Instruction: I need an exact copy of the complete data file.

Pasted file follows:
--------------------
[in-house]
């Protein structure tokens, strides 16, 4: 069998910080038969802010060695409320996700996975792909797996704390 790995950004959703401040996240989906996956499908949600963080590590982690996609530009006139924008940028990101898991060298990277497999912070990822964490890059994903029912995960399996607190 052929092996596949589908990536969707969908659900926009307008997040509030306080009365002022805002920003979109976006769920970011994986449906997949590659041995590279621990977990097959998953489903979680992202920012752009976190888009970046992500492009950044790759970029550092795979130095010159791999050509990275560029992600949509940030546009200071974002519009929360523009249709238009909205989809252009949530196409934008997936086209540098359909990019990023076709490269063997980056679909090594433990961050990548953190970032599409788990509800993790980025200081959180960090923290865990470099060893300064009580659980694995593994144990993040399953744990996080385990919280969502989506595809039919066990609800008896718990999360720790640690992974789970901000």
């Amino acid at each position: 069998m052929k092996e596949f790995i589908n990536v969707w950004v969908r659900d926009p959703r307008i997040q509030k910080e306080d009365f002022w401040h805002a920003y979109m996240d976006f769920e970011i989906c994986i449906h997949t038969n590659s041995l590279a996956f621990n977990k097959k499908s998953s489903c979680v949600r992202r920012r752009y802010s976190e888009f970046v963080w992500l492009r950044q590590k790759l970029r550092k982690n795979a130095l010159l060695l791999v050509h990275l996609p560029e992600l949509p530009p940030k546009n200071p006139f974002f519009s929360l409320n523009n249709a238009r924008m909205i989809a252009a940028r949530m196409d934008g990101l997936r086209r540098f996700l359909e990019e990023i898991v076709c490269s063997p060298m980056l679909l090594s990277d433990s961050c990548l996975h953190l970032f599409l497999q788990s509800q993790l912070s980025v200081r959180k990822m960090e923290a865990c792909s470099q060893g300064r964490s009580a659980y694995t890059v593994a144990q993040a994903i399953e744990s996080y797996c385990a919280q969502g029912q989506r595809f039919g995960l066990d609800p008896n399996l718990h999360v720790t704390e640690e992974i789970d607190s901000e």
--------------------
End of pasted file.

[in-house]
């Protein structure tokens, strides 16, 4: 069998910080038969802010060695409320996700996975792909797996704390 790995950004959703401040996240989906996956499908949600963080590590982690996609530009006139924008940028990101898991060298990277497999912070990822964490890059994903029912995960399996607190 052929092996596949589908990536969707969908659900926009307008997040509030306080009365002022805002920003979109976006769920970011994986449906997949590659041995590279621990977990097959998953489903979680992202920012752009976190888009970046992500492009950044790759970029550092795979130095010159791999050509990275560029992600949509940030546009200071974002519009929360523009249709238009909205989809252009949530196409934008997936086209540098359909990019990023076709490269063997980056679909090594433990961050990548953190970032599409788990509800993790980025200081959180960090923290865990470099060893300064009580659980694995593994144990993040399953744990996080385990919280969502989506595809039919066990609800008896718990999360720790640690992974789970901000």
């Amino acid at each position: 069998m052929k092996e596949f790995i589908n990536v969707w950004v969908r659900d926009p959703r307008i997040q509030k910080e306080d009365f002022w401040h805002a920003y979109m996240d976006f769920e970011i989906c994986i449906h997949t038969n590659s041995l590279a996956f621990n977990k097959k499908s998953s489903c979680v949600r992202r920012r752009y802010s976190e888009f970046v963080w992500l492009r950044q590590k790759l970029r550092k982690n795979a130095l010159l060695l791999v050509h990275l996609p560029e992600l949509p530009p940030k546009n200071p006139f974002f519009s929360l409320n523009n249709a238009r924008m909205i989809a252009a940028r949530m196409d934008g990101l997936r086209r540098f996700l359909e990019e990023i898991v076709c490269s063997p060298m980056l679909l090594s990277d433990s961050c990548l996975h953190l970032f599409l497999q788990s509800q993790l912070s980025v200081r959180k990822m960090e923290a865990c792909s470099q060893g300064r964490s009580a659980y694995t890059v593994a144990q993040a994903i399953e744990s996080y797996c385990a919280q969502g029912q989506r595809f039919g995960l066990d609800p008896n399996l718990h999360v720790t704390e640690e992974i789970d607190s901000e």